In February of this year the main airport of Puerto Rico was privatized under a deal that allows a New York private equity group to take control the facility for 40 years. The firm is called Highstar Capital, and their link to Oakland is through the city’s port. In 2009 the Port of Oakland awarded Highstar a lucrative concession to take over the Outer Harbor Terminal for 50 years. Concessions are a form of privatization in which the underlying ownership of a public asset remains legally with a public authority, municipality, or the state, but control over the asset’s revenues, capital investments, and operations is effectively handed over to a private company.
Highstar runs the Oakland port berths through Ports America, a terminal operator the firm purchased in 2007. The Oakland deal gives Highstar a monopoly over a major terminal at the Port in exchange for lease payments made to the Port of Oakland.
Highstar also controls a marine terminal in the Port of Baltimore under a virtually identical 50-year privatization deal. Ports America is the largest terminal operator in the United States, leasing more waterfront facilities than any other company under more traditional lease agreements that usually only extend three to seven years. In California alone, Ports America operates facilities at the ports of Concord, Long Beach, Los Angeles, Port Hueneme, Sacramento, San Deigo, and Stockton, in addition to its privatized Oakland property.
The Concord operation focuses on shipping military goods and ammunition overseas. Several of Ports America’s other operations handle similar military cargoes. The company’s major port operations pass through millions of containers every year with products bound for U.S. and overseas markets.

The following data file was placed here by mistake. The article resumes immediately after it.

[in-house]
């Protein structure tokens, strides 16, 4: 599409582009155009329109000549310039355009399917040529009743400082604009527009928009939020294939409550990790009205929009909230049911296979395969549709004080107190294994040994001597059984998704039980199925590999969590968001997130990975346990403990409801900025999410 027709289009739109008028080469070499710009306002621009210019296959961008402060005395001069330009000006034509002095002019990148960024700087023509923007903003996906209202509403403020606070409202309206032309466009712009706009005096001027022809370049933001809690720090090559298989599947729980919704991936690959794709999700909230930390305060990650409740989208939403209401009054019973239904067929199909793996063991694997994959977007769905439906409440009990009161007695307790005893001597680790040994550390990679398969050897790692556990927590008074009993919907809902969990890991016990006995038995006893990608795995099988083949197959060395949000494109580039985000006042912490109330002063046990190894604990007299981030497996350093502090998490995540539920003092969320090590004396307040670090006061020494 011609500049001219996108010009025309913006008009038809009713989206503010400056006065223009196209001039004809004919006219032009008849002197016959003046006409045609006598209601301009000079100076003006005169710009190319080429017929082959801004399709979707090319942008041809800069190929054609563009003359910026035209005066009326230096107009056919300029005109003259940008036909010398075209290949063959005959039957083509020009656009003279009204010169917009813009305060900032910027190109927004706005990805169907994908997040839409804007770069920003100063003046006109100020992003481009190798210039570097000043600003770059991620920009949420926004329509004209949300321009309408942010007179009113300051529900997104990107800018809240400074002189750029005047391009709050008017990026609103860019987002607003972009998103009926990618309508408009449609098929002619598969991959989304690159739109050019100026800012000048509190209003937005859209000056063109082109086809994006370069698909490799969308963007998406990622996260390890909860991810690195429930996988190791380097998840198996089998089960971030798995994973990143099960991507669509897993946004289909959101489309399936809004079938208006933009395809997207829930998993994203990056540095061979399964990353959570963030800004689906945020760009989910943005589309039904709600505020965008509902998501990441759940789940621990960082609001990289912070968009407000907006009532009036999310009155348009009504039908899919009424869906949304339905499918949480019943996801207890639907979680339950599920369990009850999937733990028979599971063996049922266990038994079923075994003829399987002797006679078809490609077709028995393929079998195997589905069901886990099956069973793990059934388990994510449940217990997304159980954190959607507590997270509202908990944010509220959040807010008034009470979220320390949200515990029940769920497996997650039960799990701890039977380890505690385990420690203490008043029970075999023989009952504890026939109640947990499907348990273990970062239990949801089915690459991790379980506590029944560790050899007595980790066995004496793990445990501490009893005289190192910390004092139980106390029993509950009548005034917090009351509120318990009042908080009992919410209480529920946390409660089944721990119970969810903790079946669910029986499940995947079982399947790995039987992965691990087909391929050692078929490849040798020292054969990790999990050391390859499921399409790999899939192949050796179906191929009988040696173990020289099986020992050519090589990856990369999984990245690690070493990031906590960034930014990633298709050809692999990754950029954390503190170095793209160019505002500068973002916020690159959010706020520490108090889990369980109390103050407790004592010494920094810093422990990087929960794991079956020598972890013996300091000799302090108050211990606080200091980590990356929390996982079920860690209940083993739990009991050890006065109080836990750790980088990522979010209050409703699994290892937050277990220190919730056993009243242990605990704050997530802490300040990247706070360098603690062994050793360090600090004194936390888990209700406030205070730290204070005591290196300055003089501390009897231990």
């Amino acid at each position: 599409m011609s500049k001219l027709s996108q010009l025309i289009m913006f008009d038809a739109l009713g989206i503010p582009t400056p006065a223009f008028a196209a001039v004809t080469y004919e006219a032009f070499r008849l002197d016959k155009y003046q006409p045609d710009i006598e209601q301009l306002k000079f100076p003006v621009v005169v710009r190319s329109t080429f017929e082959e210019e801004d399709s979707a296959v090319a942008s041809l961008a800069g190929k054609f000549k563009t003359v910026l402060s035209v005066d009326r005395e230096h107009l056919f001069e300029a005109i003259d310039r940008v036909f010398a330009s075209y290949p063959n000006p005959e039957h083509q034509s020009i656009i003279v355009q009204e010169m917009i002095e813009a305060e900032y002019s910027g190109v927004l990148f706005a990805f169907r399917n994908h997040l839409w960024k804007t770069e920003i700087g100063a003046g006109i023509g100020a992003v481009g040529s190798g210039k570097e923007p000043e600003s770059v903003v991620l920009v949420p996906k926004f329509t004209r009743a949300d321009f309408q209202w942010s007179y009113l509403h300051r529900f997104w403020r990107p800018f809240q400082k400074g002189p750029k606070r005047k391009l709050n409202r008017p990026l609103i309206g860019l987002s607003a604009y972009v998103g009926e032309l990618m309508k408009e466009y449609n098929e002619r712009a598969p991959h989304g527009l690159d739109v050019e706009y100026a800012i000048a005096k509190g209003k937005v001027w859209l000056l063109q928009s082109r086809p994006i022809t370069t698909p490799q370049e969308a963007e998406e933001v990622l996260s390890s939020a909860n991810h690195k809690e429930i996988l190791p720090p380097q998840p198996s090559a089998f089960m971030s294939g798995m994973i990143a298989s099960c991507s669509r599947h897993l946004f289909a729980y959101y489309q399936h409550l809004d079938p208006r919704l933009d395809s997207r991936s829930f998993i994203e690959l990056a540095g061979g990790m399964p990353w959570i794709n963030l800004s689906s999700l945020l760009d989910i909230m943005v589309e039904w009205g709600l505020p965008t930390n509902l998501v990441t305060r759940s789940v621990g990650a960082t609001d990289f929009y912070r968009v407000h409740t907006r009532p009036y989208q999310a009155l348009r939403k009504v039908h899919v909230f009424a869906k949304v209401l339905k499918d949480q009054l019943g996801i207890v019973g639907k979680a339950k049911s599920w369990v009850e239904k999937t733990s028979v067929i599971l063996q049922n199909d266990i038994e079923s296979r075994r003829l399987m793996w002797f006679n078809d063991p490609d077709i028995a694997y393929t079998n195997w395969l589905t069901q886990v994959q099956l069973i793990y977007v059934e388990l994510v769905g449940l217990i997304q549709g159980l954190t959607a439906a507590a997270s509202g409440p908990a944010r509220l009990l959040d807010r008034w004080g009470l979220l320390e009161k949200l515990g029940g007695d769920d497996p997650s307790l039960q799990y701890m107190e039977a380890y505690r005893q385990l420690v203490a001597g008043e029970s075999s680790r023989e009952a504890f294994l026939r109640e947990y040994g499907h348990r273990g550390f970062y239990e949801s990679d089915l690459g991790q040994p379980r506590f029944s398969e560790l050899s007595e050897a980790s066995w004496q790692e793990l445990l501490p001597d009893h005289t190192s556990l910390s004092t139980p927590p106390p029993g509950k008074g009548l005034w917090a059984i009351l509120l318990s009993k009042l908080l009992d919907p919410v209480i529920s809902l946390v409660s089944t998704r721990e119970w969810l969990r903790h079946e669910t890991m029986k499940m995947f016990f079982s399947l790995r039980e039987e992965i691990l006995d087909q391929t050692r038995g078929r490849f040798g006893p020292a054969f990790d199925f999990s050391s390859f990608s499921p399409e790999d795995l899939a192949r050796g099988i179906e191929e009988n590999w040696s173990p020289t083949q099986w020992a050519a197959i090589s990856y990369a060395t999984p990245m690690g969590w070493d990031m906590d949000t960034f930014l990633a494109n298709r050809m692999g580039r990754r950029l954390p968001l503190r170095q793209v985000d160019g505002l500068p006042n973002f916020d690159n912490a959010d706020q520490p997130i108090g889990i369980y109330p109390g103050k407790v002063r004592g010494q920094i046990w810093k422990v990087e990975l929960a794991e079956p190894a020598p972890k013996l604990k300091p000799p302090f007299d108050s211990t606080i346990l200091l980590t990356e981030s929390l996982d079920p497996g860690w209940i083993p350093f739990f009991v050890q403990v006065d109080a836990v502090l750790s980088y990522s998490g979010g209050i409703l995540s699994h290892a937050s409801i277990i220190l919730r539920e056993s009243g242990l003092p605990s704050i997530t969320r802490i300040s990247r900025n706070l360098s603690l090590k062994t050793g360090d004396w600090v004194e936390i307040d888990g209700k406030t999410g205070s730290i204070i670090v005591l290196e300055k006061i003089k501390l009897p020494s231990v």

This is partly why Highstar, through Ports America, controls such a vast swath of the U.S. maritime acreage. Back in 2006 P&O Ports, an independent company, operated most of these marine terminals, but P&O was bought that year by Dubai Ports World, an aggressively expanding terminal operator based in the United Arab Emirates. Various members of the U.S. Congress objected to a company from a Arab nation taking over a good chunk of the U.S. port infrastructure. Behind the scenes Highstar, which was then still a subsidiary of the AIG insurance company, maneuvered to purchase P&O Ports from Dubai Ports World.
Highstar is among a growing number of infrastructure privatization funds focusing on U.S. public assets. These companies utilize their access to cheap debt, their considerable equity (much of it sourced from wealthy individuals and institutional investors like pensions), and their political connections, to take control of highways, bridges, ports, railroads, and other goods.
Highstar is also one of the biggest owners of oil and gas pipelines in North America. And in addition to its ownership stake in Puerto Rico’s Luis Muñoz Marin Airport, Highstar also owns the London City Airport in the U.K.
Integral to Highstar’s business strategy is the cultivation of friends in high places, and influence in the halls of government. The company’s executives have never been shy about showering money on political campaigns, and buying the most connected lobbyists to push their interests. Highstar executives have spent over $900,000 to fund the campaigns of federal candidates and the Republican Party since 1990, with most of this spending concentrated in the mid to latter 2000s.
Highstar has spent $3.8 million over the past decade lobbying Congress. Most of this money was used to obtain the services of Wayne Berman, a Republican Party fundraiser who has been on the inside of numerous GOP presidential administrations.
Berman is a super-lobbyist who raises millions of dollars for conservative candidates. Individually Berman has contributed over $800,000 to federal elections campaigns since 1990. Berman is directly employed by Highstar as a “senior advisor.” Currently he is the in-house lobbyist for another private equity group Blackstone, but he remains in the employ of Highstar also.